The employee restroom has no ventilation and no hot water at the handsink. So, you hope nobody had to do No. 2 before going back out to serve food.
A direct connect exists at the warewash sink in the bakery room. If it’s still there in 90 days, the warewash sink and all food service will get hit with a stop-use order.
And Charitin didn’t have a valid 2018 food permit. Charitin passed its re-inspection last Wednesday.
▪ Family Dollar, 1199 Hypoluxo Rd., Lantana — Wednesday’s inspection report noted no hot water in the employee women’s restroom. And the inspector “observed several candies, chips, sunflower seeds, granola, packaged cereal chewed through…”
The inspector also found “feces and urine stains throughout retail area on products such as marshmallows, chips, chocolate bars, sunflower seeds, cereal, granola, etc. Observed feces under and on top of shelves throughout retail area, even in aisles without food.
“Nesting material can be found in the back right corner of the retail area. This is there evidence of rub marks were noted. Rub marks lead to open space above walls of establishment. It is thought this is their nesting area.”
In the backroom, there were “feces and urine stains in office, restrooms, break room and mop room.”
Also, “rodent movement can be heard through the ceiling in the breakroom and restroom.”
And, then, out in the store, “Two dead rats found stuck to glue traps observed during inspection.”
There was a hole in a restroom wall where the inspector found nesting material.
“Stop Sales” were dropped on all the food.
▪ Kwik Stop, 1741 N. Dixie Hwy., Pompano Beach — The inspector spotted roaches inside the air conditioner handler room on Oct. 2. That means a re-inspection Monday or Tuesday.
But Kwik Stop owners also needed to call the plumber before the exterminator.
The inspector saw a “Direct connection exists at three-compartment sink’s drain line. All equipment used to prepare, hold or store food or clean equipment or utensils must be indirectly plumbed within 30 days.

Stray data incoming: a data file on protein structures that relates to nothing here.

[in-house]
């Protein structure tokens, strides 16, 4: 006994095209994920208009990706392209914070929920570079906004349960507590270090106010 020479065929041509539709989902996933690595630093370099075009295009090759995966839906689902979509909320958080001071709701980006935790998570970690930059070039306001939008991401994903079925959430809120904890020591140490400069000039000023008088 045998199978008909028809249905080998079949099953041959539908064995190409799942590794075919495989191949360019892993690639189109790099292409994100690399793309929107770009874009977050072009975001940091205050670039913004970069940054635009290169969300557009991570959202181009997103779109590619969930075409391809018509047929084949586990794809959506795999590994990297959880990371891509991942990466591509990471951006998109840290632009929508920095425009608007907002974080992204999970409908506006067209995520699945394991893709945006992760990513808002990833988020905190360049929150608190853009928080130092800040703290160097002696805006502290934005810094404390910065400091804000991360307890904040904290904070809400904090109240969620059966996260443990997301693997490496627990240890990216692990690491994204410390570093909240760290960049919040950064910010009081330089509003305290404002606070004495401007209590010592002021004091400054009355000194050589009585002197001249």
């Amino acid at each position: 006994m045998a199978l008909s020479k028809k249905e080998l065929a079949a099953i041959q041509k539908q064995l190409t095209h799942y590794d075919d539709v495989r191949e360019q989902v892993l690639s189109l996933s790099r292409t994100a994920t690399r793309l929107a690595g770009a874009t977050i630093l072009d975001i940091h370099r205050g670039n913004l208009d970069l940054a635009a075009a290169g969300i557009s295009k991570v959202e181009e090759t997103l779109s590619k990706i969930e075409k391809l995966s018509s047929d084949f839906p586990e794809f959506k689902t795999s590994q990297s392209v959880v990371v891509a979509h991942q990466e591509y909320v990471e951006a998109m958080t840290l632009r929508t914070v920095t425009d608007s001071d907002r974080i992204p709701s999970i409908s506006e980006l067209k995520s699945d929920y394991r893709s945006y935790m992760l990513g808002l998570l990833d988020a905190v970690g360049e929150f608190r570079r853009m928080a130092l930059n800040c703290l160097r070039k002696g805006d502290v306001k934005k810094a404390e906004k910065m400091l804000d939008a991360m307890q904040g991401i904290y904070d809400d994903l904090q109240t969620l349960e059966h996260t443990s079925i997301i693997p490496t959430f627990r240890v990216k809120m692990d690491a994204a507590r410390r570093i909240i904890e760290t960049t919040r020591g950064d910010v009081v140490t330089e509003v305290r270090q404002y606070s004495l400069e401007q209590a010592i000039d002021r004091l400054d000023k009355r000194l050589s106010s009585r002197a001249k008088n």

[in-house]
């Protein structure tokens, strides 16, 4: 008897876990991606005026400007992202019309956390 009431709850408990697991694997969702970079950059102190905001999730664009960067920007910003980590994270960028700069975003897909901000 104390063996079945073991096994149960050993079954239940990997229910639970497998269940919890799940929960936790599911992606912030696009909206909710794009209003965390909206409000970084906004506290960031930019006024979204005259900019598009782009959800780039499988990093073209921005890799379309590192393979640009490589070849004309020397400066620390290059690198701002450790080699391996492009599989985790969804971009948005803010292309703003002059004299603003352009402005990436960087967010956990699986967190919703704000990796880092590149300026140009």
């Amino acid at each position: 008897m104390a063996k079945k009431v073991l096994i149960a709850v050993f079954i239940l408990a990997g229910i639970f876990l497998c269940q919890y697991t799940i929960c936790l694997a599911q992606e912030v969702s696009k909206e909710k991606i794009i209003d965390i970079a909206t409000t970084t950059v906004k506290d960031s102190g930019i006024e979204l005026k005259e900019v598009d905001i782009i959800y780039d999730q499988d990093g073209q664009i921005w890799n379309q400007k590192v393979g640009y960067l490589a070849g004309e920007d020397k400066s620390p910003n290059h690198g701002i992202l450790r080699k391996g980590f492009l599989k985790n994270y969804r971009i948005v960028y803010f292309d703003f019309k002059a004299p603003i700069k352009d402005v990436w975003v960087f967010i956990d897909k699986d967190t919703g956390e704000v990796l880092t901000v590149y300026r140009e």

“All food equipment will be placed under Stop Use order and food service will be placed under Stop Sale order.”
In other words, until Kwik Stop gets that fixed, it’s out of the food business.
Next to that, taking care of “Dried food particles built up underside of prep table” and “several dusty display shelves” in the retail area seem like cleaning your room on a Saturday morning.
▪ Publix, 8601 NW 186th St., Northwest Miami-Dade — The bakery department didn’t have a good day on Oct. 8. An employee got caught changing tasks, but “not washing hands before donning new gloves to …work with ready-to-eat foods.”
The “mechanical pan washer machine that uses hot water to sanitize does not reach 160 degrees as required by law.”
Meat didn’t didn’t have a good day, either.
The Bizerba Meat Tenderizing Machine had “encrusted old food residue throughout blades.” Even when they say, “corrected on site,” doesn’t it still seem to mean if the inspector hadn’t come, there would be new, different encrusted old food residue caked on top of the other encrusted old food residue?
Also in the meat department, there was a “heavy ice build up on boxes and on poultry products inside walk-in freezer.” All that food got tossed.
On a rack, chicken empanadas that should have been kept at 135 degrees measured 76 degrees. Some deli meat sub kids and a tray of sliced tomatoes at the sub prep table were a tad above 41 degrees, but got passed by the inspector after being put in a blast chiller.
▪ Tony Distributors Global Corp, 849 W. 18th St., Hialeah — The inspector came by to check on Sept. 26 for a compliance verification check to see if the employee restroom handwash sink had hot water yet. It didn’t. But it did Wednesday.